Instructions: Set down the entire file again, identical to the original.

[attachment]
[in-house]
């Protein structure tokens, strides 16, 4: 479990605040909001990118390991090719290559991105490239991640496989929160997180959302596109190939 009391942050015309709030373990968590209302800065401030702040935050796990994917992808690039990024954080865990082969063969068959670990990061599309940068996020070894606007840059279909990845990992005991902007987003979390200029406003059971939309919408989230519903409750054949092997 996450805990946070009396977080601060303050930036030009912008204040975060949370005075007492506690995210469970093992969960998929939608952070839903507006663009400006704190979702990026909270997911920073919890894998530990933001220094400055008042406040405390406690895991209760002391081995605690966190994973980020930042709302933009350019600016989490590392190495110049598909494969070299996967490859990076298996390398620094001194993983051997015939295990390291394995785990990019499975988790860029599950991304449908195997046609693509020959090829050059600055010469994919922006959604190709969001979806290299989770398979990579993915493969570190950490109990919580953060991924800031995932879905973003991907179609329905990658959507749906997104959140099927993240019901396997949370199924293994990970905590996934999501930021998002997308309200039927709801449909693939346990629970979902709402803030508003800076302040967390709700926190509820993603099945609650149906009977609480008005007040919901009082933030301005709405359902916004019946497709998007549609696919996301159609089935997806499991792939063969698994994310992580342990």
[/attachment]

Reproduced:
[in-house]
């Protein structure tokens, strides 16, 4: 479990605040909001990118390991090719290559991105490239991640496989929160997180959302596109190939 009391942050015309709030373990968590209302800065401030702040935050796990994917992808690039990024954080865990082969063969068959670990990061599309940068996020070894606007840059279909990845990992005991902007987003979390200029406003059971939309919408989230519903409750054949092997 996450805990946070009396977080601060303050930036030009912008204040975060949370005075007492506690995210469970093992969960998929939608952070839903507006663009400006704190979702990026909270997911920073919890894998530990933001220094400055008042406040405390406690895991209760002391081995605690966190994973980020930042709302933009350019600016989490590392190495110049598909494969070299996967490859990076298996390398620094001194993983051997015939295990390291394995785990990019499975988790860029599950991304449908195997046609693509020959090829050059600055010469994919922006959604190709969001979806290299989770398979990579993915493969570190950490109990919580953060991924800031995932879905973003991907179609329905990658959507749906997104959140099927993240019901396997949370199924293994990970905590996934999501930021998002997308309200039927709801449909693939346990629970979902709402803030508003800076302040967390709700926190509820993603099945609650149906009977609480008005007040919901009082933030301005709405359902916004019946497709998007549609696919996301159609089935997806499991792939063969698994994310992580342990």